Fisheries have long been an important part of the economy and cultural heritage in Zambia. It may be landlocked, but 20 percent of its land is covered by water. In total, about 45 percent of the water resources in southern Africa are found in Zambia, which plays a key role in fish trade in the region.

Zambia’s total fish production is just over 100,000 metric tons, of which about 85,000 metric tons comes from fisheries. The aquaculture sector, which is still in its infancy, contributes around 30,000 metric tons (27 percent of total fish production).

Fish consumption is low at 5.9 kg/person/year. The major cause of this low consumption is the lack of production, hence the need for increased efforts to farm fish. The fisheries sub-sector supports around 1,000,000 people in Zambia, with around 72,000 people working as fishers.

We are testing technologies that improve the productivity of fisheries and aquaculture and strengthen value chains to increase incomes of fish-dependent people in Zambia and throughout sub-Saharan Africa.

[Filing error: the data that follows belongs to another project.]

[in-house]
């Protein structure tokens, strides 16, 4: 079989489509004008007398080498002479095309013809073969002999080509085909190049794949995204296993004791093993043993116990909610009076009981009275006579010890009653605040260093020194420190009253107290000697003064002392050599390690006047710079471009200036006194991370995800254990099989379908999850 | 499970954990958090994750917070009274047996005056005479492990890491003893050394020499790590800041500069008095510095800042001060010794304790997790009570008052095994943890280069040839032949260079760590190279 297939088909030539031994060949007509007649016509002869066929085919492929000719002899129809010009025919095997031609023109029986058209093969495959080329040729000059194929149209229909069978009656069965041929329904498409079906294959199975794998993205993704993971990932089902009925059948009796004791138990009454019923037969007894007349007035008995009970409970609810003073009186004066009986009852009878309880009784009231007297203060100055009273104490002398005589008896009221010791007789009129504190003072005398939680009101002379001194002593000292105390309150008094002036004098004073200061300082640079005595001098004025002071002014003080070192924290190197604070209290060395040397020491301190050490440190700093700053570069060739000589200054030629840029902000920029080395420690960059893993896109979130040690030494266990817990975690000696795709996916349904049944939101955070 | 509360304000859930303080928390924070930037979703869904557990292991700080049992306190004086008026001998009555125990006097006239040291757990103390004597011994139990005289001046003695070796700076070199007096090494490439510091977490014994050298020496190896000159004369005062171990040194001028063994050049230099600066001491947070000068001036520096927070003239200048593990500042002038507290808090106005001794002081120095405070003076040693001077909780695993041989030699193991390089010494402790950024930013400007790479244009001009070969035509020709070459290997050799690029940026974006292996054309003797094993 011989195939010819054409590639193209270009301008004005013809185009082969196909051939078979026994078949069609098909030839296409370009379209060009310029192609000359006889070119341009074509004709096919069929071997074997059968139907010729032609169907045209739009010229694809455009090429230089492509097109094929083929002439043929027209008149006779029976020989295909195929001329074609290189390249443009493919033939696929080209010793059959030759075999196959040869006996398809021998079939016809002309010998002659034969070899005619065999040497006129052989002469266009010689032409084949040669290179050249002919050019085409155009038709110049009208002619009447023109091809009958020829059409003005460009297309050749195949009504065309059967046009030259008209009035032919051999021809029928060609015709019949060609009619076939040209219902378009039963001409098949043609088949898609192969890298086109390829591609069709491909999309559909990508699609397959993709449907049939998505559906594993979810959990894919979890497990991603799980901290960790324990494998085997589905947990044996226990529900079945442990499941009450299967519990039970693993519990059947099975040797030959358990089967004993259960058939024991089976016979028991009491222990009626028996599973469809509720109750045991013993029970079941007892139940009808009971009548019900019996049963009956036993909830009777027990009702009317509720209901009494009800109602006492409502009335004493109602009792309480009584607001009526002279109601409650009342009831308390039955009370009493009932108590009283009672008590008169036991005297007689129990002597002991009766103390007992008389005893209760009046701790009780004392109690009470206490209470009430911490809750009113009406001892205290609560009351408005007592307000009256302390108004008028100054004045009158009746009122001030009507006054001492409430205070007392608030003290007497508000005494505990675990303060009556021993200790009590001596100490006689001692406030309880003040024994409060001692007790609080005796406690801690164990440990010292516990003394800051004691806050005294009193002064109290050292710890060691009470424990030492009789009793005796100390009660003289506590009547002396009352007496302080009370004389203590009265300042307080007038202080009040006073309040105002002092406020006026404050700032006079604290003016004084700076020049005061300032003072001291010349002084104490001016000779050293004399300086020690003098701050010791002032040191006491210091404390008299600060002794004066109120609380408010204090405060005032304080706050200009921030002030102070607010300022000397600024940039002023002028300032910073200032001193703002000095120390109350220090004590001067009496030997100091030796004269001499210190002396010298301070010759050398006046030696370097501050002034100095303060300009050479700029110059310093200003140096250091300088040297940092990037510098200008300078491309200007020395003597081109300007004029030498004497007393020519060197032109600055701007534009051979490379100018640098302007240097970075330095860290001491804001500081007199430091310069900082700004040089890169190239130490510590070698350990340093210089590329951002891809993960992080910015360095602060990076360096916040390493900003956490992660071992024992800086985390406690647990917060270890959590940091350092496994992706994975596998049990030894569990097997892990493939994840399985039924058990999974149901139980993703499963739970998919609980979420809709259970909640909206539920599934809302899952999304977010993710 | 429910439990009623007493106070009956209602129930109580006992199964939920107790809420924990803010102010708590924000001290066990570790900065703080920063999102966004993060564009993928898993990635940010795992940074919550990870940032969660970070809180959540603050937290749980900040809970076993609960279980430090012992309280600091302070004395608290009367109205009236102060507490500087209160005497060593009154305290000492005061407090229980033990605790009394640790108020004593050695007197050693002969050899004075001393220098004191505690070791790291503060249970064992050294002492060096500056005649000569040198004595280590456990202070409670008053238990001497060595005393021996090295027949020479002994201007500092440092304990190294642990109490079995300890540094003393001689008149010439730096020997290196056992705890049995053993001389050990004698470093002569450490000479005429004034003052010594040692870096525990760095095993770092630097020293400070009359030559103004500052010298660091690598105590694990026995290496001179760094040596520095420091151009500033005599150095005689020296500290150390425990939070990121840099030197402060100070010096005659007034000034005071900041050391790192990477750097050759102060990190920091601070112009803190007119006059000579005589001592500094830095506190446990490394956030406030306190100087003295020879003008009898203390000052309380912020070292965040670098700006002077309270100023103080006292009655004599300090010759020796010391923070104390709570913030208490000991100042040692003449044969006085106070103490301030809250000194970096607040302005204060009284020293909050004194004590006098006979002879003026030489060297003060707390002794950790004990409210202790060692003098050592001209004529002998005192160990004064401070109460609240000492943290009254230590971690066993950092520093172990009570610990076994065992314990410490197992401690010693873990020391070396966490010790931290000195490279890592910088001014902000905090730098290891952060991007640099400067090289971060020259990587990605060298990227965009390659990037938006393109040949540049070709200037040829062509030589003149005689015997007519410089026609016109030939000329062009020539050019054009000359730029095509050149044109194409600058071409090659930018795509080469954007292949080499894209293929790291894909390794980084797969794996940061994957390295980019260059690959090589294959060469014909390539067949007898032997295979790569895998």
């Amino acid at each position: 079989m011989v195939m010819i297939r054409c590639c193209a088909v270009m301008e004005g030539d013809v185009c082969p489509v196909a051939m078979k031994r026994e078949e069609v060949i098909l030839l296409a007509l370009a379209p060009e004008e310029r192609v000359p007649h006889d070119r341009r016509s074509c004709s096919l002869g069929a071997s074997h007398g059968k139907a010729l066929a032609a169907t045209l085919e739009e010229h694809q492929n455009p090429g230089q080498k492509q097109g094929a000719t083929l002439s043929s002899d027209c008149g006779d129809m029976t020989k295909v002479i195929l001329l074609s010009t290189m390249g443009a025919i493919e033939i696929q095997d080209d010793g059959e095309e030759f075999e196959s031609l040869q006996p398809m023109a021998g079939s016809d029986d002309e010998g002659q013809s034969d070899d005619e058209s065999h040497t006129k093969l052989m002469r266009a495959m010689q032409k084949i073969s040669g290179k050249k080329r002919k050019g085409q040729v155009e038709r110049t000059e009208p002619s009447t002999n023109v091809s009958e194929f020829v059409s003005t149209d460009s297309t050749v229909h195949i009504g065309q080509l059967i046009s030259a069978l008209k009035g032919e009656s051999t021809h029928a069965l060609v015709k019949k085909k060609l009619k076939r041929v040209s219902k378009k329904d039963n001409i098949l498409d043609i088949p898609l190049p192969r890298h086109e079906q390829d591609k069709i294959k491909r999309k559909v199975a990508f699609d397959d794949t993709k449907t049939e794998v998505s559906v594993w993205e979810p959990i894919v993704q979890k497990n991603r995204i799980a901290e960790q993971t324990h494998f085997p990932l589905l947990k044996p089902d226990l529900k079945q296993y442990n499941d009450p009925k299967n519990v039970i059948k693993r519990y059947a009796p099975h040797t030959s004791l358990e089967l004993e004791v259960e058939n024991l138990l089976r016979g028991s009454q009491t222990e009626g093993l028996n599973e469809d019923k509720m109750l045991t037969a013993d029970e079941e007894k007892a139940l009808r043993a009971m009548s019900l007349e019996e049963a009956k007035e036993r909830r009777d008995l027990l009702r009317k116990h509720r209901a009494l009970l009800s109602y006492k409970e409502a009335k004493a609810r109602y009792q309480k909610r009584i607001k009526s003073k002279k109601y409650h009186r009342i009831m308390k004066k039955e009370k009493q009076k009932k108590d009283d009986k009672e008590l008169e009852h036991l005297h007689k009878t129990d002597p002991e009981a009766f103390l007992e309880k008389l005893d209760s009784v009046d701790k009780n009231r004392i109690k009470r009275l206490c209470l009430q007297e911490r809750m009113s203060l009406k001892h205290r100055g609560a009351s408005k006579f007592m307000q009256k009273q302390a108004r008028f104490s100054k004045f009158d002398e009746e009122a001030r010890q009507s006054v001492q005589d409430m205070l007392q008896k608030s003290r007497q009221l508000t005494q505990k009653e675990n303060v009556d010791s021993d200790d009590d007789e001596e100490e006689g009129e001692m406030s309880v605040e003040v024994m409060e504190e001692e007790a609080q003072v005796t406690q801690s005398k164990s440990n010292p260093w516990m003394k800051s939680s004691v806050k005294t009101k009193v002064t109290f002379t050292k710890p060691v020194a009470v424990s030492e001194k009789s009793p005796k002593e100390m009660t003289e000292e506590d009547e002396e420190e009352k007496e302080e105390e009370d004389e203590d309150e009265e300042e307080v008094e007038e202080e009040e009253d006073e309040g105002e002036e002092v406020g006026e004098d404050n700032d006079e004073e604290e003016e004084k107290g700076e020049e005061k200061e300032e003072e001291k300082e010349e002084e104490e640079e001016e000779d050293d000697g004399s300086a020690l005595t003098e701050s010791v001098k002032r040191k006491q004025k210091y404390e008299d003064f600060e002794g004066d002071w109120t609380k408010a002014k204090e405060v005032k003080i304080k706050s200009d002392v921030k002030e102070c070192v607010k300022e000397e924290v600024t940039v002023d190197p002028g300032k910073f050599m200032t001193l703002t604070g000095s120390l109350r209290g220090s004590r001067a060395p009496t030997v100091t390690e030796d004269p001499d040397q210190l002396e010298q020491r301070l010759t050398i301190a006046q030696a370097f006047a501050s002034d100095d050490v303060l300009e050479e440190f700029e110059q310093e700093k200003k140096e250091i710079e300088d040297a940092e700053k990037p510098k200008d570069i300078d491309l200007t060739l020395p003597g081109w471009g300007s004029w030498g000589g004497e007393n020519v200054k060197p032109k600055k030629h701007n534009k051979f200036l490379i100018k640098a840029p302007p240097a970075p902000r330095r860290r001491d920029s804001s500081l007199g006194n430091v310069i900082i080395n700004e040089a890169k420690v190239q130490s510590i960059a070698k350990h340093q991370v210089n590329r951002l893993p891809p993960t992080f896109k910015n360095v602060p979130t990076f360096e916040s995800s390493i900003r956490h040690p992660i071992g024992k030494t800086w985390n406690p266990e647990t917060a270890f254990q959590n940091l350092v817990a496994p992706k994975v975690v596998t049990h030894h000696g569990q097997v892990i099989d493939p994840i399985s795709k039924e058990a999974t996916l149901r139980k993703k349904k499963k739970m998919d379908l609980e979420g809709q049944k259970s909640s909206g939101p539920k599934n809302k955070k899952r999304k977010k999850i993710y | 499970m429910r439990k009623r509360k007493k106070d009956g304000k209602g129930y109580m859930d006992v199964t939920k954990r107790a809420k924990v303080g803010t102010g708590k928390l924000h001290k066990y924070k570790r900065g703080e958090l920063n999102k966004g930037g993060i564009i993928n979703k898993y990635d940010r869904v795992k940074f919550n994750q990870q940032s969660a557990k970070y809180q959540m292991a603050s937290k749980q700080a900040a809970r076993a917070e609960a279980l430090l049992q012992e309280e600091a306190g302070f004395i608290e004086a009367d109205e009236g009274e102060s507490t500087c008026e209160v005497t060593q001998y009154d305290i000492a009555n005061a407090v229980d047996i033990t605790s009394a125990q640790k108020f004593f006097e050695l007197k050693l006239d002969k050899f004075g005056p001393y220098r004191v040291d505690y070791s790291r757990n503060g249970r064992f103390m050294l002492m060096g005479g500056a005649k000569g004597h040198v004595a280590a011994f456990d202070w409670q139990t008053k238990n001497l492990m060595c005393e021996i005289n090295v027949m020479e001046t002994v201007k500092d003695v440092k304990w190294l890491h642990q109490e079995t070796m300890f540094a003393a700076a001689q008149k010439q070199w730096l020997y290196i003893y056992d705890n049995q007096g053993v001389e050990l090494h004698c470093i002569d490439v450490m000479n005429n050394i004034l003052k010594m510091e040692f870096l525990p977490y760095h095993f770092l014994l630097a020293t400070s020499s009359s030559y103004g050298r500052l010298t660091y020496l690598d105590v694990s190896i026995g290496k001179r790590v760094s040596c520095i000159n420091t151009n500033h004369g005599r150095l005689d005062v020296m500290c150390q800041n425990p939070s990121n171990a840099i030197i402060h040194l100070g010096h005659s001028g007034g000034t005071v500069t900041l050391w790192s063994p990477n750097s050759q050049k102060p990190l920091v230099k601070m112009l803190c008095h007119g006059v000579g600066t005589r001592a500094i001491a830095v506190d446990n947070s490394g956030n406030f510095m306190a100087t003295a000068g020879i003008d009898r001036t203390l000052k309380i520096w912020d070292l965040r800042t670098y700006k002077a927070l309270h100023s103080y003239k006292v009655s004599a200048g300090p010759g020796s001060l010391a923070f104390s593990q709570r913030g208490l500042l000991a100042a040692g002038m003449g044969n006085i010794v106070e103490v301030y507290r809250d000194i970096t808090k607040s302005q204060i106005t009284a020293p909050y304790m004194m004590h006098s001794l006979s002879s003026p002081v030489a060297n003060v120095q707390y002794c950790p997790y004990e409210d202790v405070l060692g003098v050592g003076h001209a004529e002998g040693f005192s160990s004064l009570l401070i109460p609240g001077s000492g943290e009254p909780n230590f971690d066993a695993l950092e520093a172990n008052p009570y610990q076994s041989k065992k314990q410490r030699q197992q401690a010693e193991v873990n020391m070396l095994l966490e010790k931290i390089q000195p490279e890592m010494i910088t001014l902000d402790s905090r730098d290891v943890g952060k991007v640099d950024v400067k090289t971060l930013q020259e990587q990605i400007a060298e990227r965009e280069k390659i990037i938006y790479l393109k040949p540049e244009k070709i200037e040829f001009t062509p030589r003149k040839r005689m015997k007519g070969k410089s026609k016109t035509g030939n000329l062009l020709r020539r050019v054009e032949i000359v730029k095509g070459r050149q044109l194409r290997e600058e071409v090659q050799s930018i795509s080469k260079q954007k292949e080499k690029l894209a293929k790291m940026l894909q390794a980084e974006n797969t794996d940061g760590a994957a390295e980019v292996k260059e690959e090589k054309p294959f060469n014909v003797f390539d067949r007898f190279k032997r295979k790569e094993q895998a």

Current Priorities / Initiatives

  • Increasing production/productivity of improved indigenous tilapia (Orechromis macrochir and O. tanganicae)
  • Increasing fish consumption for improved nutrition
  • Integrating and enhancing the role of fish in domestic and regional trade
  • Reducing post-harvest fish losses

Anticipated Impacts (by 2022)

0.12M producer households adopt improved breeds, aquafeeds, fish health and aquaculture and fisheries management practices

0.09M people, of which at least 50 percent are women, are assisted to exit poverty through livelihood improvements related to fisheries and aquaculture value chains

0.04M people, of which 50 percent are women, are without deficiencies of one or more of the following essential micronutrients: iron, zinc, iodine, vitamin A, folate and B12

20 percent reduction in greenhouse gas emissions and 10 percent increase in water and nutrient use efficiency in 0.05 million tons of fish per annum

0.07M more women of reproductive age are consuming an adequate number of food groups

0.26M hectares of ecosystems restored through more productive and equitable management of small-scale fisheries resources and restoration of degraded aquaculture ponds